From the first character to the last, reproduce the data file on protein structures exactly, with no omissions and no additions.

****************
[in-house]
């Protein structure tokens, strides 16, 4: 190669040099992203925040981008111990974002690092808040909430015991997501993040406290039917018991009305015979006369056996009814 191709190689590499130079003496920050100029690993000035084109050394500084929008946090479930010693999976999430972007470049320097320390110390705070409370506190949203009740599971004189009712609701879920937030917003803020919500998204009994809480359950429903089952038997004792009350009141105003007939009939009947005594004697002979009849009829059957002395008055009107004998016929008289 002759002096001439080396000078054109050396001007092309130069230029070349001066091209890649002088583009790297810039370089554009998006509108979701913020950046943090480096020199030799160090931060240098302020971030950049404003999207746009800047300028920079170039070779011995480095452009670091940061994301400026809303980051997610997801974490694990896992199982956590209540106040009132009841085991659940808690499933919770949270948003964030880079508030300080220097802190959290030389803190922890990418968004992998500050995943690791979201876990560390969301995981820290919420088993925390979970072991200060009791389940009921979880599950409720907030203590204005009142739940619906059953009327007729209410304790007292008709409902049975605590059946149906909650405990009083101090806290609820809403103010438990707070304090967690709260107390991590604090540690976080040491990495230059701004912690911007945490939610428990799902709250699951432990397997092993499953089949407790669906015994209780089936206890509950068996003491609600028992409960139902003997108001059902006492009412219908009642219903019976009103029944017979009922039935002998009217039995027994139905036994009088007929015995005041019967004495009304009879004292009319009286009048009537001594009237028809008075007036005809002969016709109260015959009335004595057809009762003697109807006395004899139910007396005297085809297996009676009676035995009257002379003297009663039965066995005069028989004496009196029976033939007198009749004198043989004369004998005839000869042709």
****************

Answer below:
[in-house]
């Protein structure tokens, strides 16, 4: 190669040099992203925040981008111990974002690092808040909430015991997501993040406290039917018991009305015979006369056996009814 191709190689590499130079003496920050100029690993000035084109050394500084929008946090479930010693999976999430972007470049320097320390110390705070409370506190949203009740599971004189009712609701879920937030917003803020919500998204009994809480359950429903089952038997004792009350009141105003007939009939009947005594004697002979009849009829059957002395008055009107004998016929008289 002759002096001439080396000078054109050396001007092309130069230029070349001066091209890649002088583009790297810039370089554009998006509108979701913020950046943090480096020199030799160090931060240098302020971030950049404003999207746009800047300028920079170039070779011995480095452009670091940061994301400026809303980051997610997801974490694990896992199982956590209540106040009132009841085991659940808690499933919770949270948003964030880079508030300080220097802190959290030389803190922890990418968004992998500050995943690791979201876990560390969301995981820290919420088993925390979970072991200060009791389940009921979880599950409720907030203590204005009142739940619906059953009327007729209410304790007292008709409902049975605590059946149906909650405990009083101090806290609820809403103010438990707070304090967690709260107390991590604090540690976080040491990495230059701004912690911007945490939610428990799902709250699951432990397997092993499953089949407790669906015994209780089936206890509950068996003491609600028992409960139902003997108001059902006492009412219908009642219903019976009103029944017979009922039935002998009217039995027994139905036994009088007929015995005041019967004495009304009879004292009319009286009048009537001594009237028809008075007036005809002969016709109260015959009335004595057809009762003697109807006395004899139910007396005297085809297996009676009676035995009257002379003297009663039965066995005069028989004496009196029976033939007198009749004198043989004369004998005839000869042709």